Tuesday, March 29, 2005

go with the gulf (2)

We continue with the second of six vintage Gulf ads discovered in the Warehouse. Commentary by J. Percival Wexford-Snoopington, Ph. D.

Stations offered various levels of windshield cleaning service. This ad neglects to mention that free service meant a spit shine. Every pump jockey grabbed sticks of Beemans or Black Jack gum to get the saliva going, then go into a single-wing formation to spit at the windshield. Ladies were provided with spitguards in case any attendant had poor aim.

Stations in wealthier areas provided windshield washing with water imported from hot springs across America, promising theraputic benefits for one's jalopy. Only the purest cotton was used to cleanse the glass.

As for the "no obligation", attendants would continually pitch higher-cost services in between questions about Aunt Dot from Springfield. This form of salesmanship eventually became a lost art until it was revived by most modern banking services. - JB

Monday, March 21, 2005

saturday night in costa rica

Saturday evening was like a baseball doubleheader, only the games were on opposite sides of town.

Our story begins at Lansdowne and Bloor, site of this month's Chowhound dinner. Seven of us met up at Pura Vida, a roomy bar next to the subway station which several people had heard about on CBC Radio. A big screen TV silently played a Spanish translation of A Fistfull of Dollars, while a smaller one showed a soccer show.

We started with a round of appetizers: plantains with a sharp white cheese, nachos and "naked" bread. The name of the latter drew us in, and proved a good choice. Turned out to be a variation on bruschetta, loaded with the same sharp cheese, jalapenos, tomatoes, sharp sour cream, etc. The menu's promise of extra "goodies" with the nachos also caught our eye - good they were, fresh chips loaded with meat, beans, peppers, sour cream, etc., but not overwhelmed by gobs of cheese.

As for the mains, I had baked enchilladas in green sauce, accompanied by rice, black beans and what could be best described as pico de gallo coleslaw. Two had a good-looking fish platter, while the others had hefty rice and seafood dishes. Most thumbs were up.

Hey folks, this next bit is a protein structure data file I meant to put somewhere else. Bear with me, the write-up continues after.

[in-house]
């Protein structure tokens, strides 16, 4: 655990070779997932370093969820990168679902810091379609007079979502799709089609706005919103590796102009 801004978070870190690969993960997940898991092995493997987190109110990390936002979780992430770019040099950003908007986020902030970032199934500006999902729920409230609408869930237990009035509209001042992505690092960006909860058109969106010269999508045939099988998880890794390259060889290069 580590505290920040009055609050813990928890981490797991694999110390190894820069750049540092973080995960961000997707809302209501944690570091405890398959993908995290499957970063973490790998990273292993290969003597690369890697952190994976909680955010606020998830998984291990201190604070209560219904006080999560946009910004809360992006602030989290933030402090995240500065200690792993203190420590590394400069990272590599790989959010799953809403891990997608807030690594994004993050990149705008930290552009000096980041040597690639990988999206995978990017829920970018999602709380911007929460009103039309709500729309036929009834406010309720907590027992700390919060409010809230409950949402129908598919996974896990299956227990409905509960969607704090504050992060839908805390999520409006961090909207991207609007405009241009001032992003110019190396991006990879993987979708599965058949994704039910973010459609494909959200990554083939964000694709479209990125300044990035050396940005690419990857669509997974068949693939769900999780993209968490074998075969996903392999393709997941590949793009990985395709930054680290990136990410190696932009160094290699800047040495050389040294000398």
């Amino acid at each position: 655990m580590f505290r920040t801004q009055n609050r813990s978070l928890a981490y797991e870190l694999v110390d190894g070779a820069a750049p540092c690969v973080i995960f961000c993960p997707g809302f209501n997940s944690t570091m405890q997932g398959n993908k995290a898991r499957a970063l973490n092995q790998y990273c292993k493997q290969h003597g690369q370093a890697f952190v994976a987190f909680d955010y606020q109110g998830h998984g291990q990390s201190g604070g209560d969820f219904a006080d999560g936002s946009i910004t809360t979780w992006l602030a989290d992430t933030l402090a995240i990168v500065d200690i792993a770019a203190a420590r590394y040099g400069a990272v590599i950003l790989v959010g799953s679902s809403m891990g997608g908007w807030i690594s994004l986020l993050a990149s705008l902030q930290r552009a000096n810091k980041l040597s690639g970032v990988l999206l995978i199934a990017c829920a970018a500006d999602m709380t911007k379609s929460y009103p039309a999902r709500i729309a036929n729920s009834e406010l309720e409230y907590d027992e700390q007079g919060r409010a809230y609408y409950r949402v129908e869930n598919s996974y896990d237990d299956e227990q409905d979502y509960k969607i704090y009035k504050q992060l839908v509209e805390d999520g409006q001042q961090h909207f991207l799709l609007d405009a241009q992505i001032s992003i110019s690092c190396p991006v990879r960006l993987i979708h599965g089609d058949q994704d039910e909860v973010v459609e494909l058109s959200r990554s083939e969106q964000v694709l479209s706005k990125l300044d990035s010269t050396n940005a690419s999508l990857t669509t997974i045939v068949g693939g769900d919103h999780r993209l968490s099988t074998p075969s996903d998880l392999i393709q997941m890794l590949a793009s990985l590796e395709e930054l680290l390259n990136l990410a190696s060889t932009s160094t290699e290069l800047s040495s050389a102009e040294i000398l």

Towards the end of the meal, the karaoke machine was fired up. As a warm-up, they played oompah music that wouldn't have been out of place in a German beerhall. I expected Heino to show up at any second. We ate dessert while folks warbled Englebert Humperdinck. Kathleen managed to be serenaded by one singer. Those who had dessert went for either a sweet leche cake, or a pineapple pie that tasted more like apple.

One final winning factor: the bill. Seven of us stuffed ourselves for $114, including booze and tax. One margarita was left off, but the waitress let it go.

Thursday, March 17, 2005

go with the gulf (1)

The Warehouse recently found some snapshots of Gulf Oil advertising, from the 20s or 30s. We forget where we picked these up, so apologies are given to whoever we lifted these from. Historical notes have been kindly provided by J. Percival Wexford-Snoopington, Ph. D. This is the first in a series of six ads we'll feature over the next few weeks.

Note that above any other products and services Gulf Oil provided, rest rooms were considered the most important. Gulf's expert team of regional latrine orderlies were the envy of competitors. Even quarts of motor oil and window cleaning were of secondary importance to making sure customers could relieve themselves in the utmost comfort and gentility.

The clean rest room for ladies and gentlemen was the most popular of all. No way any dirt or dirty thoughts ever touched these sterling stations. No way. Nor were the old whiskey stills often found in the rest rooms at the height of Prohibition a draw.

Meanwhile, the extra time motoring couples spent in the rest rooms allowed station attendants plenty of time to take vehicles on joyrides. Few customers noticed the extra pennies on their bill. These joyriders also provided reports on how Gulf fuels and oils affected each model's performance, sending their data back to headquarters so that the research department could further their work on making the most vehicle-friendly products available. - JB

Tuesday, March 01, 2005

conversations in bookstores department

Moved the Sunday Constitutional to Saturday this weekend. Extended the usual route, blinded by the sun as I followed Queen to Roncesvalles. Only purchases were a cheap 3-CD set of a Louis Armstrong bio that aired on CBC Radio and Charlie Chaplin's autobiography. Odd conversation in the bookstore I found the latter:

CLERK: Chaplin.
JB: Yes.
CLERK: Cash.
JB: Yes.
CLERK: Five.
JB: Here.
JB: Pack.
CLERK: Good.
JB: Thanks.
CLERK: Later, alligator.

Darn, the last line broke the monosyllabic, rapid-fire rhythm.